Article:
Phishing Emails: What are phishing emails and how can you spot them?

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What is a Phishing Email?

Cybercriminals send what we call ‘Phishing emails’ to pose as someone else in an attempt to gain access to personal data. People sending phishing emails will often present themselves as established organisations to try and immediately gain trust from the recipient and make them think that the email is legitimate. The end goal being to lead the recipient to unsafe websites, to take personal data or attack users’ machines with malware.

How to Spot a Phishing Email

Phishing has become a common method for cybercriminals to target individuals and businesses. Why? Because its an easy, low technical way of trying to scam people but can yield great results for the criminal. Here are some useful tips on how you can spot a phishing email and avoid being caught out by cybercriminals.

Unrecognised Sender Address

Any user who owns an email address can change their display name to almost whatever they want. So when an email comes through that may look like its from a genuine business, or even someone you know personally, the display name alone cannot be trusted to suggest that the email is from that person.

In this example, you can see that the display name is being shown as ‘AMAZON’, but the email address alongside is amazon-tracking@mail-amazon.com, which is a tell-tale sign that it is a phishing attempt. Looking out for legitimate domain email addresses is key in spotting a phishing attempt, for example an email from LinkedIn will be from an email address such as example@linkedin.com, but a phishing attempt could have an email address such as example@mail.linked-in.com.

To make it easier for end-users, Office 365 have the Outlook with Defender product which will automatically highlight these unrecognised sender addresses.

Phishing Emails

Requesting Sensitive Information

Over 75% of organisations around the world experienced a form of phishing attack in 2020 with 60% of them losing data as a result.

Legitimate companies will never ask you without warning to send over sensitive information such as bank details or passwords through an email, and as a rule of thumb, many banks now make it clear from the outset that they do not communicate with their customers through email.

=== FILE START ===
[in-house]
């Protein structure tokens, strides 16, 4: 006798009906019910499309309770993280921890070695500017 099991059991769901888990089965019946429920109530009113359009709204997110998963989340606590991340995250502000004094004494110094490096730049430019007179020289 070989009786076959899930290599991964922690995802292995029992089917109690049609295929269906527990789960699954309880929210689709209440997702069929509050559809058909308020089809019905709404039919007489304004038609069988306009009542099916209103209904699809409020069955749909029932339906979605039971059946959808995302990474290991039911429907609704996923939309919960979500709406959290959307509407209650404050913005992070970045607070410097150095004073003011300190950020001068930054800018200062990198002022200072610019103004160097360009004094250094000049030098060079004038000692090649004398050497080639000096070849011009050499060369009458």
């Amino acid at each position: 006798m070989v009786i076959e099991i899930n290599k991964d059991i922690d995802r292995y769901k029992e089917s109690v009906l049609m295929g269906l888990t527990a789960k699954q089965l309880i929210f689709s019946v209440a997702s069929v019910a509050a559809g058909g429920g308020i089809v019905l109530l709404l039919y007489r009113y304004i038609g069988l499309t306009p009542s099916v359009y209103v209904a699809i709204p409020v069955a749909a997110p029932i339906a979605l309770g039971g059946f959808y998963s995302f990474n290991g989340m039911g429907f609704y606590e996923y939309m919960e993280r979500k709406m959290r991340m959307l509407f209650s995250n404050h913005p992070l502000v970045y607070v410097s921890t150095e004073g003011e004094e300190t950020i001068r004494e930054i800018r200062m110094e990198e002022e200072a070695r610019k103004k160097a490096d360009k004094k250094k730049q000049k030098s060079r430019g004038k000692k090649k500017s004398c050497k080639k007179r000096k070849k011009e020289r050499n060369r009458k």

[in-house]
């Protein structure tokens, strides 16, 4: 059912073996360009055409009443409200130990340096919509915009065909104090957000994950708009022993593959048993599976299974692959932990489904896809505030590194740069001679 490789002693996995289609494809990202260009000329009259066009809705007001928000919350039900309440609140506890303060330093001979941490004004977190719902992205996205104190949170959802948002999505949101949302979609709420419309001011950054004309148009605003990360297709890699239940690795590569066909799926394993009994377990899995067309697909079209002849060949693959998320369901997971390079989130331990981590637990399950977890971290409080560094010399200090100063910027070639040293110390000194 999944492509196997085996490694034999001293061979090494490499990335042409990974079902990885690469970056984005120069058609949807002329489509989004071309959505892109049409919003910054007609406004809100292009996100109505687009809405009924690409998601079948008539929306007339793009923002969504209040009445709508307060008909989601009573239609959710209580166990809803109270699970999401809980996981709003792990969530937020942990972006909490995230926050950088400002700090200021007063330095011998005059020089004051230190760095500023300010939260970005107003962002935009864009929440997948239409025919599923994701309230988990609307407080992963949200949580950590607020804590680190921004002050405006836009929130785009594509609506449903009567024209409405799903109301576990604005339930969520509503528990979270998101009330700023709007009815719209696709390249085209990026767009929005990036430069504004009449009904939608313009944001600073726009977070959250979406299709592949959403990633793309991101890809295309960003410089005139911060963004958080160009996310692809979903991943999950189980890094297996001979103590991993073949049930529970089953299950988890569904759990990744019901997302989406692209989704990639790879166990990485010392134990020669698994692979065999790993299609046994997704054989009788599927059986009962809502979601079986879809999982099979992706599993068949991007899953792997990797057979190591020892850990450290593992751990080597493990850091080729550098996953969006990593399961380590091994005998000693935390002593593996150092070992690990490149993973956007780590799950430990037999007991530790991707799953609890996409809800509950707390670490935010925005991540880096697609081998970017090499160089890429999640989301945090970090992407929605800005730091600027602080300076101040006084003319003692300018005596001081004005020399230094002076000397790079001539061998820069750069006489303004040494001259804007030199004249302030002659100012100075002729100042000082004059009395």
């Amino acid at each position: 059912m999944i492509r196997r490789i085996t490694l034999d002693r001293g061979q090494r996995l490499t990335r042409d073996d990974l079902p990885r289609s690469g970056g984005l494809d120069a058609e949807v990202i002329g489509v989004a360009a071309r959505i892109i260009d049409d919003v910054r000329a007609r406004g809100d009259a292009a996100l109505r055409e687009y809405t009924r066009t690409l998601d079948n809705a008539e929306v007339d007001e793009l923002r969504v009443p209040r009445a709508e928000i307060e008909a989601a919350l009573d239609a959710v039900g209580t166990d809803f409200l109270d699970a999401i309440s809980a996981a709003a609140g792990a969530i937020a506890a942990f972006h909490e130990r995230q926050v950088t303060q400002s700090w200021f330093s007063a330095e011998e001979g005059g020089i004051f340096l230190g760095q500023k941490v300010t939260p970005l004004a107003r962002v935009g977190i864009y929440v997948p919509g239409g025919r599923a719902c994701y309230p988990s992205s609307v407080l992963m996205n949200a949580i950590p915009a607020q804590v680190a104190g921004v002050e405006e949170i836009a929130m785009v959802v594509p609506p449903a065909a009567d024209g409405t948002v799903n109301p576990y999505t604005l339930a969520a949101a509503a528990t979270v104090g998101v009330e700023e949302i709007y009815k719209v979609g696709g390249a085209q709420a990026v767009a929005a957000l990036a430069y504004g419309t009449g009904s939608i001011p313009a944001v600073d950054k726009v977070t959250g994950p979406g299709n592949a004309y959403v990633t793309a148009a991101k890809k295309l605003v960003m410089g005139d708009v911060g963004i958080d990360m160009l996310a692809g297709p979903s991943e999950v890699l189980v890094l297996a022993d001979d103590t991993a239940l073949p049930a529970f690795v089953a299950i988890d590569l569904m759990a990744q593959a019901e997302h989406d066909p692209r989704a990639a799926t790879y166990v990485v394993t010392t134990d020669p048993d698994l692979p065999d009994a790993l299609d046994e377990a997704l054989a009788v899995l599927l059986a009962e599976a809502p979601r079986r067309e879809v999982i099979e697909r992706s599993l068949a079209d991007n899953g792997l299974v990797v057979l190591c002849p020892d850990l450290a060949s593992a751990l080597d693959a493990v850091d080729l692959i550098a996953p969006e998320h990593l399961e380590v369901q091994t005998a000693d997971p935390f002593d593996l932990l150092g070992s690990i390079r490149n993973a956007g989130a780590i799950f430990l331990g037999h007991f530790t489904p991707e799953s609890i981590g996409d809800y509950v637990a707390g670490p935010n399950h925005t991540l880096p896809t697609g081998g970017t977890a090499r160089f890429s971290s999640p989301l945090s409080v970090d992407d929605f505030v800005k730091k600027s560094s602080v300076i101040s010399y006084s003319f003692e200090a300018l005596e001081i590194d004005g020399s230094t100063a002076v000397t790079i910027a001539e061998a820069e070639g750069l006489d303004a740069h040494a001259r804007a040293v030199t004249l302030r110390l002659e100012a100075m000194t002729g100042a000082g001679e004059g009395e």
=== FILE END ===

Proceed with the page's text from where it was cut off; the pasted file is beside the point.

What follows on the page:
If you receive an email that looks legitimate but were not expecting to be asked for sensitive data, it should still be treated with the same level of caution as an obvious phishing email.

Insecure Links and Attachments

Another popular method that cybercriminals opt for is directing users to unsafe websites using a phishing email.

Similarly, to the sender address domains, its usually easy to tell if this link is illegitimate. For example, if a cybercriminal posing as The Royal Mail telling you that you must pay for your parcel to be delivered, but they’re directing you to a link that is not at the domain of royalmail.com. This is a big red flag and a sign that the email is an attempt to gain information or take payment from a user. Additionally, the link shown in the email can mask what the real website is, however, by hovering over the link it will allow you to see the real website.

Incorrect Grammar

Companies that send genuine emails will take the time to ensure their emails are grammatically correct. As many phishing emails come from foreign cybercriminals, its often evident from the amount of spelling and grammar issues that the email is not from a legitimate person or company. In some instances, bad spelling and grammar is evident deliberately as it can highlight easy targets if end-users do not pick up on it.

What to do with phishing emails?

There are some simple baseline rules to follow when you receive a phishing email.

  1. Do not click on any links. In some cases, clicking on an unsafe link can lead to having malware downloaded onto your machine to cause chaos on individual devices.
  2. Do not reply. Even if you’re on the fence about an email and think it could be legitimate, replying to a potential phishing email could end up giving the attackers more leverage to work with other methods of cybercrime.
  3. Report the email. Find out how you can report phishing emails to the National Cyber Security Centre here.
  4. Block the sender By blocking the sender, they will not be able to send you more emails from the same domain.
  5. Do not open attachments Similarly, to web links, this can lead to malicious malware making its way onto your device to do damage.
  6. Secure your device with Anti-Virus. This is very important, and we recommend that all devices have some form of Anti-Virus to ensure that extra level of protection against malware.
  7. Share Knowledge and information. If you have found out something new surrounding the protection against phishing emails, we advise to share with your colleagues. The more people within your company that are cyber-aware, the less chance there is of your company being a victim of cyber-crime.

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By on March 14th, 2022